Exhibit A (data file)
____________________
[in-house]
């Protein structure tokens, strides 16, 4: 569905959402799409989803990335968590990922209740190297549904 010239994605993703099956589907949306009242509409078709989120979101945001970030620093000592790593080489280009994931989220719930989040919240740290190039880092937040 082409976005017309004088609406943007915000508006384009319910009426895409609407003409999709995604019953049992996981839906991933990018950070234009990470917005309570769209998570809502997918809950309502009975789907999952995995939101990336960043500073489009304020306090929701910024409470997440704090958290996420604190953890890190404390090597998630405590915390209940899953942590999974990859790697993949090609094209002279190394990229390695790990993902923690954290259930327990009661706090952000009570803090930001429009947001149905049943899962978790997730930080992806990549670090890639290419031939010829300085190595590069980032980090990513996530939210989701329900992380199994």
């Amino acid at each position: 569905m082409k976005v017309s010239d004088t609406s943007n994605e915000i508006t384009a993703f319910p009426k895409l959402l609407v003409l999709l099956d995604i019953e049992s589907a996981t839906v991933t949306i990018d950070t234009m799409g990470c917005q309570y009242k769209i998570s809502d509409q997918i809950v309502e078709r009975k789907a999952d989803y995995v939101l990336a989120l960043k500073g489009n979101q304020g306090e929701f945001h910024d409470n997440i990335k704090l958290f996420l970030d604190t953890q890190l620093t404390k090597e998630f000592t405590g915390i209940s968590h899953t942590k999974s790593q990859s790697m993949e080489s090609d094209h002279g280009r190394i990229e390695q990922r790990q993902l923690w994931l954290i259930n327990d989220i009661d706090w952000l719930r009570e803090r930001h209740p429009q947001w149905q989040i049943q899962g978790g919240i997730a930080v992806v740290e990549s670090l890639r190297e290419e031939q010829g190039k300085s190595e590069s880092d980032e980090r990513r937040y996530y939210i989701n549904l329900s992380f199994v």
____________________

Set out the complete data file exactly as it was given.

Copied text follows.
[in-house]
């Protein structure tokens, strides 16, 4: 569905959402799409989803990335968590990922209740190297549904 010239994605993703099956589907949306009242509409078709989120979101945001970030620093000592790593080489280009994931989220719930989040919240740290190039880092937040 082409976005017309004088609406943007915000508006384009319910009426895409609407003409999709995604019953049992996981839906991933990018950070234009990470917005309570769209998570809502997918809950309502009975789907999952995995939101990336960043500073489009304020306090929701910024409470997440704090958290996420604190953890890190404390090597998630405590915390209940899953942590999974990859790697993949090609094209002279190394990229390695790990993902923690954290259930327990009661706090952000009570803090930001429009947001149905049943899962978790997730930080992806990549670090890639290419031939010829300085190595590069980032980090990513996530939210989701329900992380199994």
């Amino acid at each position: 569905m082409k976005v017309s010239d004088t609406s943007n994605e915000i508006t384009a993703f319910p009426k895409l959402l609407v003409l999709l099956d995604i019953e049992s589907a996981t839906v991933t949306i990018d950070t234009m799409g990470c917005q309570y009242k769209i998570s809502d509409q997918i809950v309502e078709r009975k789907a999952d989803y995995v939101l990336a989120l960043k500073g489009n979101q304020g306090e929701f945001h910024d409470n997440i990335k704090l958290f996420l970030d604190t953890q890190l620093t404390k090597e998630f000592t405590g915390i209940s968590h899953t942590k999974s790593q990859s790697m993949e080489s090609d094209h002279g280009r190394i990229e390695q990922r790990q993902l923690w994931l954290i259930n327990d989220i009661d706090w952000l719930r009570e803090r930001h209740p429009q947001w149905q989040i049943q899962g978790g919240i997730a930080v992806v740290e990549s670090l890639r190297e290419e031939q010829g190039k300085s190595e590069s880092d980032e980090r990513r937040y996530y939210i989701n549904l329900s992380f199994v």